If init is run in a jail, the security level of the ‘‘host system’’ will not be effected. Part of the information set up in the kernel to support a jail is a per-jail ‘‘securelevel’’ setting. This allows running a higher security level inside of a jail than that of the host system. See jail(8) for more information about jails.
In multi-user operation, init maintains processes for the terminal ports found in the file ttys(5). The init utility reads this file and executes the command found in the second field, unless the first field refers to a device in /dev which is not configured. The first field is supplied as the final argument to the command. This command is usually getty(8); getty opens and initializes the tty line and executes the login(1) program. The login program, when a valid user logs in, executes a shell for that user. When this shell dies, either because the user logged out or an abnormal termination occurred (a signal), the init utility wakes up, deletes the user from the utmp(5) file of current users and records the logout in the wtmp(5) file. The cycle is then restarted by init executing a new getty for the line.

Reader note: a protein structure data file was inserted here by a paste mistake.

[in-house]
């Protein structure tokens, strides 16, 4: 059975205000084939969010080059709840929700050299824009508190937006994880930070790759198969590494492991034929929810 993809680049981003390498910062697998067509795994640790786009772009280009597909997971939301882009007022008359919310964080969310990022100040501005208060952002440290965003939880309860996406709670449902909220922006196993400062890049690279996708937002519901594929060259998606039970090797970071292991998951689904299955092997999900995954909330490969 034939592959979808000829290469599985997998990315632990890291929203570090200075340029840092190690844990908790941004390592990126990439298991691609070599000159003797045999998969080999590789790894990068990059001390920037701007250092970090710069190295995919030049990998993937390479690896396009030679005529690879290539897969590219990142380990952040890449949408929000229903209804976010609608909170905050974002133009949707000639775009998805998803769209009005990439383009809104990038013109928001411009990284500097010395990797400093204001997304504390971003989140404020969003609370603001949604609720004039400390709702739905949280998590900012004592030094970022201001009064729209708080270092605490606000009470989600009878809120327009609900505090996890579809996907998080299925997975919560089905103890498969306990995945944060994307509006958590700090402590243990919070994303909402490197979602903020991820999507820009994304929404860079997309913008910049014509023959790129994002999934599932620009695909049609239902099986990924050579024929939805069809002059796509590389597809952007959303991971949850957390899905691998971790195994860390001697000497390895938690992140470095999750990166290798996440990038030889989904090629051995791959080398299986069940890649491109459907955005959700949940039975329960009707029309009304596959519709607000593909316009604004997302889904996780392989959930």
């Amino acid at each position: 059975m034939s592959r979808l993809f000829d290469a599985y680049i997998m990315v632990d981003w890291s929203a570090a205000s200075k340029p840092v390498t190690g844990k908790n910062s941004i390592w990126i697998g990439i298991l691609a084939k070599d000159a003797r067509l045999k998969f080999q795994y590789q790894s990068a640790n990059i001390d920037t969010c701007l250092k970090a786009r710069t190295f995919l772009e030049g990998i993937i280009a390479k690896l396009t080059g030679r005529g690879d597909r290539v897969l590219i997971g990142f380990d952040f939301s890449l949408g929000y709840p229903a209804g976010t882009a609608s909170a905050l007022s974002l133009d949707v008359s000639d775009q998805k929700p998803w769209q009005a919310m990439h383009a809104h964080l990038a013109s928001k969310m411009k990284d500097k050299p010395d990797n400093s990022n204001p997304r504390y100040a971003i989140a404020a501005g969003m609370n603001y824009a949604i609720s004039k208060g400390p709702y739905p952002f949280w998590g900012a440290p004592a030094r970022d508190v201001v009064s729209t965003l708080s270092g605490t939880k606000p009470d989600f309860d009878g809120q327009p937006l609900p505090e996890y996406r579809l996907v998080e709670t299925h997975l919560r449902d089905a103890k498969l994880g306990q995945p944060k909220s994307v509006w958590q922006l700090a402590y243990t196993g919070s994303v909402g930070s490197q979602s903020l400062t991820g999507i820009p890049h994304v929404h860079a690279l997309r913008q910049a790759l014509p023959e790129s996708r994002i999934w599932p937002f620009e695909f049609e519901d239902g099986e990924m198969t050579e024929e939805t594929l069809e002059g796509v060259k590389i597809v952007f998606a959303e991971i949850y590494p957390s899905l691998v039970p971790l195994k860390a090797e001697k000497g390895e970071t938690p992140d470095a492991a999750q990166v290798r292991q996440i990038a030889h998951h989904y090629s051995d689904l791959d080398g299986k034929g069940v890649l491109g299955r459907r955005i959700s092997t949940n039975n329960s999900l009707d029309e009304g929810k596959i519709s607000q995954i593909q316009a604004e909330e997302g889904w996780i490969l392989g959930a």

The init utility can also be used to keep arbitrary daemons running, automatically restarting them if they die. In this case, the first field in the ttys(5) file must not reference the path to a configured device node and will be passed to the daemon as the final argument on its command line. This is similar to the facility offered in the AT&T System V UNIX /etc/inittab.
Line status (on, off, secure, getty, or window information) may be changed in the ttys(5) file without a reboot by sending the signal SIGHUP to init with the command ‘‘kill -HUP 1’’. On receipt of this signal, init re-reads the ttys(5) file. When a line is turned off in ttys(5), init will send a SIGHUP signal to the controlling process for the session associated with the line. For any lines that were previously turned off in the ttys(5) file and are now on, init executes the command specified in the second field. If the command or window field for a line is changed, the change takes effect at the end of the current login session (e.g., the next time init starts a process on the line). If a line is commented out or deleted from ttys(5), init will not do anything at all to that line. However, it will complain that the relationship between lines in the ttys(5) file and records in the utmp(5) file is out of sync, so this practice is not recommended.
The init utility will terminate multi-user operations and resume single-user mode if sent a terminate (TERM) signal, for example, ‘‘kill −TERM 1’’. If there are processes outstanding that are deadlocked (because of hardware or software failure), init will not wait for them all to die (which might take forever), but will time out after 30 seconds and print a warning message.